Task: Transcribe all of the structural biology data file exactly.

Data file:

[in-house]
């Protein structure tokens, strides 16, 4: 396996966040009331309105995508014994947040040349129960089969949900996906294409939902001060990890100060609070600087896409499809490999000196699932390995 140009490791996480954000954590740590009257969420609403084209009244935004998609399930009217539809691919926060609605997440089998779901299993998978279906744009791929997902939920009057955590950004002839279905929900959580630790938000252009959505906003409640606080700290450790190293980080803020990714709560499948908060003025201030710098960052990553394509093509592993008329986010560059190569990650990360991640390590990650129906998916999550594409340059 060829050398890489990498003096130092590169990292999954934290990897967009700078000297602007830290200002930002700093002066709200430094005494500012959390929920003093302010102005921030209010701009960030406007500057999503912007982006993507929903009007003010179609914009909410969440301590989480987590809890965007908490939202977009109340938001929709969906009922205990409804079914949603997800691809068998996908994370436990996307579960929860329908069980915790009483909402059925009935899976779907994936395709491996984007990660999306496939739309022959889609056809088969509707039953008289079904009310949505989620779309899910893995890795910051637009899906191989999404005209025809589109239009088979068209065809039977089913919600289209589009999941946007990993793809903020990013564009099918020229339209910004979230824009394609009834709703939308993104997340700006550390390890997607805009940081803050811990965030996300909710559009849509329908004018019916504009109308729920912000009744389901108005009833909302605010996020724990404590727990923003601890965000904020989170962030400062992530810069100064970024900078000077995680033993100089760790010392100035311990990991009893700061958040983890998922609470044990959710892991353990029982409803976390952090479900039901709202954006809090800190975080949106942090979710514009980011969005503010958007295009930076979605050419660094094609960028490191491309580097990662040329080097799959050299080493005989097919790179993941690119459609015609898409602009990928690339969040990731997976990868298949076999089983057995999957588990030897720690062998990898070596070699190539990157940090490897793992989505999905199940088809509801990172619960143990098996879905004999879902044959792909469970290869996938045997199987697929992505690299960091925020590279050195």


[in-house]
């Protein structure tokens, strides 16, 4: 396996966040009331309105995508014994947040040349129960089969949900996906294409939902001060990890100060609070600087896409499809490999000196699932390995 140009490791996480954000954590740590009257969420609403084209009244935004998609399930009217539809691919926060609605997440089998779901299993998978279906744009791929997902939920009057955590950004002839279905929900959580630790938000252009959505906003409640606080700290450790190293980080803020990714709560499948908060003025201030710098960052990553394509093509592993008329986010560059190569990650990360991640390590990650129906998916999550594409340059 060829050398890489990498003096130092590169990292999954934290990897967009700078000297602007830290200002930002700093002066709200430094005494500012959390929920003093302010102005921030209010701009960030406007500057999503912007982006993507929903009007003010179609914009909410969440301590989480987590809890965007908490939202977009109340938001929709969906009922205990409804079914949603997800691809068998996908994370436990996307579960929860329908069980915790009483909402059925009935899976779907994936395709491996984007990660999306496939739309022959889609056809088969509707039953008289079904009310949505989620779309899910893995890795910051637009899906191989999404005209025809589109239009088979068209065809039977089913919600289209589009999941946007990993793809903020990013564009099918020229339209910004979230824009394609009834709703939308993104997340700006550390390890997607805009940081803050811990965030996300909710559009849509329908004018019916504009109308729920912000009744389901108005009833909302605010996020724990404590727990923003601890965000904020989170962030400062992530810069100064970024900078000077995680033993100089760790010392100035311990990991009893700061958040983890998922609470044990959710892991353990029982409803976390952090479900039901709202954006809090800190975080949106942090979710514009980011969005503010958007295009930076979605050419660094094609960028490191491309580097990662040329080097799959050299080493005989097919790179993941690119459609015609898409602009990928690339969040990731997976990868298949076999089983057995999957588990030897720690062998990898070596070699190539990157940090490897793992989505999905199940088809509801990172619960143990098996879905004999879902044959792909469970290869996938045997199987697929992505690299960091925020590279050195």